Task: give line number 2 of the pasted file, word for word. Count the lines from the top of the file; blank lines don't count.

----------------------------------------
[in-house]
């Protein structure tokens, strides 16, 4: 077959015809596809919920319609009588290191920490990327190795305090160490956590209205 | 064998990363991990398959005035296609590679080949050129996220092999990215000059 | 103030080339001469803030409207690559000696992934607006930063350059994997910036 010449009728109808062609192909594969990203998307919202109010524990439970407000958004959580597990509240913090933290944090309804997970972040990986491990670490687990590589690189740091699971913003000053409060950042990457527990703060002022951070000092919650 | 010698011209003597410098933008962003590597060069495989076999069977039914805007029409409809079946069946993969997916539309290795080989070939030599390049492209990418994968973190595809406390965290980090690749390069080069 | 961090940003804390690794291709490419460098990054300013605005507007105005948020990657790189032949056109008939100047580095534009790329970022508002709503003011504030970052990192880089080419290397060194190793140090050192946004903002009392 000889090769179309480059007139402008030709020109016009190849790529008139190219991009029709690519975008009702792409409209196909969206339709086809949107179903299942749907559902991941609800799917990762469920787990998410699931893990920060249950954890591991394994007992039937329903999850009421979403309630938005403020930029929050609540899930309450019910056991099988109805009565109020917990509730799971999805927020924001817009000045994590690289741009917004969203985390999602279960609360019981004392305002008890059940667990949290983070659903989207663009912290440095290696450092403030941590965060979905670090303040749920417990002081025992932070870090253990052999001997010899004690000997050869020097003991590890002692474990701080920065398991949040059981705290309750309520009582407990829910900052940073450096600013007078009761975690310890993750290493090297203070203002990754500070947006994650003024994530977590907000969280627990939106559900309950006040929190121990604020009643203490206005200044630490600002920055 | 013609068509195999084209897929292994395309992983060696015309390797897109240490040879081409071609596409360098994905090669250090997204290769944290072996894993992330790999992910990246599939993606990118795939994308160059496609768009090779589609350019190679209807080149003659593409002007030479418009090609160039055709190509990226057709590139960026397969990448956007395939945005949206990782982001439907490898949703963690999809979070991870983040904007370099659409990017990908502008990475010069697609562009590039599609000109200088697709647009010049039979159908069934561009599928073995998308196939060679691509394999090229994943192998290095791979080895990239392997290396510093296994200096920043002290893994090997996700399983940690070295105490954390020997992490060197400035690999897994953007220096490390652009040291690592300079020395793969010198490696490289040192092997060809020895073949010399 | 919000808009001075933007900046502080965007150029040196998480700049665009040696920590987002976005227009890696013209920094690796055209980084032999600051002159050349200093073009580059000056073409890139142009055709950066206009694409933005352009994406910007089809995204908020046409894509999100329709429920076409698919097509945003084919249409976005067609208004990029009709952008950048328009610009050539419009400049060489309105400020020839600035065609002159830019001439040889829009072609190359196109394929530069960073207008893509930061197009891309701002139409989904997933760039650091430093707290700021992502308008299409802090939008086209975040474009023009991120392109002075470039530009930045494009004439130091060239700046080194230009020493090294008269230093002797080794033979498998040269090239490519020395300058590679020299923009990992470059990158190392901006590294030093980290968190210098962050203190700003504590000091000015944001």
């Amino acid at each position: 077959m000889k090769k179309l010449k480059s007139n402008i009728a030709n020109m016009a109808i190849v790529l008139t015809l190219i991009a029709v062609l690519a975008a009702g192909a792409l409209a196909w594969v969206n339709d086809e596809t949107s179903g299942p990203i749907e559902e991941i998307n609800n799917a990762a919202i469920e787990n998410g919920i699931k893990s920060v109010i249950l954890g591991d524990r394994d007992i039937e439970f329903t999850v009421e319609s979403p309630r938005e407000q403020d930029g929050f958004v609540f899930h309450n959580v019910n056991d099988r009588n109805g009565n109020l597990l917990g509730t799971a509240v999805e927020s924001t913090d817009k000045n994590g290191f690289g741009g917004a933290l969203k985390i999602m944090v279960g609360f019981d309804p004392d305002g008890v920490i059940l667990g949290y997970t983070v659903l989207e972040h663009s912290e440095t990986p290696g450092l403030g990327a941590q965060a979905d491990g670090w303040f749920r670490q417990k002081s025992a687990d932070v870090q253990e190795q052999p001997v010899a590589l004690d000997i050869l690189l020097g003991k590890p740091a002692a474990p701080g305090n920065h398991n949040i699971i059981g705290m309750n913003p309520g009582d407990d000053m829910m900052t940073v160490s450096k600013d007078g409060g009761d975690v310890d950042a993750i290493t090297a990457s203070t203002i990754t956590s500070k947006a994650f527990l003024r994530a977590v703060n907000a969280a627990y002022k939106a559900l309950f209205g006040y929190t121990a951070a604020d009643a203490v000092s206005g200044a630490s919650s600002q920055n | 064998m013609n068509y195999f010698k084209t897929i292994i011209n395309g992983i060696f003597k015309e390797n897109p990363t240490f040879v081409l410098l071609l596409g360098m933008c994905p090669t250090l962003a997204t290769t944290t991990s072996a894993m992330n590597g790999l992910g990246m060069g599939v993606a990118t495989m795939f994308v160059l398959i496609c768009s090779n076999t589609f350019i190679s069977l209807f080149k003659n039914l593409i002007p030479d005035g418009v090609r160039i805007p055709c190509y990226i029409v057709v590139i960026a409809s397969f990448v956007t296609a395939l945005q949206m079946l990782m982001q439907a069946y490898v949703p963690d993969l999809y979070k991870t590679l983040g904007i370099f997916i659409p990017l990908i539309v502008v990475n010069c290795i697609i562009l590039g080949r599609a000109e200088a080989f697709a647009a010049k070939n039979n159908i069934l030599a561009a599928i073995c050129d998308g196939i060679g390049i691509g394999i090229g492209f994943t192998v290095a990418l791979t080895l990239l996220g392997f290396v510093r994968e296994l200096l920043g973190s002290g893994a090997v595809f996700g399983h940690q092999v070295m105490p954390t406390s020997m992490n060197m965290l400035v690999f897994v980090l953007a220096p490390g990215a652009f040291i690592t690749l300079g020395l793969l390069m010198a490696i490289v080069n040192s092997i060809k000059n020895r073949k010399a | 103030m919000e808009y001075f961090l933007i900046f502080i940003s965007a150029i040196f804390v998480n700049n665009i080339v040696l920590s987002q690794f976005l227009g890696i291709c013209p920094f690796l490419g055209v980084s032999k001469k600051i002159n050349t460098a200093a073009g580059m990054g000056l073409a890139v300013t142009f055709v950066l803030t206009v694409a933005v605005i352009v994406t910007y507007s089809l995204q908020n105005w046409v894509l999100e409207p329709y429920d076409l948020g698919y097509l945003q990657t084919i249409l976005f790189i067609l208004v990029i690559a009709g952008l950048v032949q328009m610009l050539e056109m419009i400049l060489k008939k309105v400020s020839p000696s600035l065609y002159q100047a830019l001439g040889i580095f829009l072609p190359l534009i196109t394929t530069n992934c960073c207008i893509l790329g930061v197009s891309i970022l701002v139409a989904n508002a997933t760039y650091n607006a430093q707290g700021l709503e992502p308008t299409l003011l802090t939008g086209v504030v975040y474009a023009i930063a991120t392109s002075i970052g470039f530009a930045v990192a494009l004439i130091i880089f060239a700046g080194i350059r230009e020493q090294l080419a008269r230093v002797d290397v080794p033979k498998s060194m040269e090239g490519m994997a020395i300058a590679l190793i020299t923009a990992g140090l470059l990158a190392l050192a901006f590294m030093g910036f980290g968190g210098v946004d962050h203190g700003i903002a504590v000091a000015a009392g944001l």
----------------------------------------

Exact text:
């Protein structure tokens, strides 16, 4: 077959015809596809919920319609009588290191920490990327190795305090160490956590209205 | 064998990363991990398959005035296609590679080949050129996220092999990215000059 | 103030080339001469803030409207690559000696992934607006930063350059994997910036 010449009728109808062609192909594969990203998307919202109010524990439970407000958004959580597990509240913090933290944090309804997970972040990986491990670490687990590589690189740091699971913003000053409060950042990457527990703060002022951070000092919650 | 010698011209003597410098933008962003590597060069495989076999069977039914805007029409409809079946069946993969997916539309290795080989070939030599390049492209990418994968973190595809406390965290980090690749390069080069 | 961090940003804390690794291709490419460098990054300013605005507007105005948020990657790189032949056109008939100047580095534009790329970022508002709503003011504030970052990192880089080419290397060194190793140090050192946004903002009392 000889090769179309480059007139402008030709020109016009190849790529008139190219991009029709690519975008009702792409409209196909969206339709086809949107179903299942749907559902991941609800799917990762469920787990998410699931893990920060249950954890591991394994007992039937329903999850009421979403309630938005403020930029929050609540899930309450019910056991099988109805009565109020917990509730799971999805927020924001817009000045994590690289741009917004969203985390999602279960609360019981004392305002008890059940667990949290983070659903989207663009912290440095290696450092403030941590965060979905670090303040749920417990002081025992932070870090253990052999001997010899004690000997050869020097003991590890002692474990701080920065398991949040059981705290309750309520009582407990829910900052940073450096600013007078009761975690310890993750290493090297203070203002990754500070947006994650003024994530977590907000969280627990939106559900309950006040929190121990604020009643203490206005200044630490600002920055 | 013609068509195999084209897929292994395309992983060696015309390797897109240490040879081409071609596409360098994905090669250090997204290769944290072996894993992330790999992910990246599939993606990118795939994308160059496609768009090779589609350019190679209807080149003659593409002007030479418009090609160039055709190509990226057709590139960026397969990448956007395939945005949206990782982001439907490898949703963690999809979070991870983040904007370099659409990017990908502008990475010069697609562009590039599609000109200088697709647009010049039979159908069934561009599928073995998308196939060679691509394999090229994943192998290095791979080895990239392997290396510093296994200096920043002290893994090997996700399983940690070295105490954390020997992490060197400035690999897994953007220096490390652009040291690592300079020395793969010198490696490289040192092997060809020895073949010399 | 919000808009001075933007900046502080965007150029040196998480700049665009040696920590987002976005227009890696013209920094690796055209980084032999600051002159050349200093073009580059000056073409890139142009055709950066206009694409933005352009994406910007089809995204908020046409894509999100329709429920076409698919097509945003084919249409976005067609208004990029009709952008950048328009610009050539419009400049060489309105400020020839600035065609002159830019001439040889829009072609190359196109394929530069960073207008893509930061197009891309701002139409989904997933760039650091430093707290700021992502308008299409802090939008086209975040474009023009991120392109002075470039530009930045494009004439130091060239700046080194230009020493090294008269230093002797080794033979498998040269090239490519020395300058590679020299923009990992470059990158190392901006590294030093980290968190210098962050203190700003504590000091000015944001």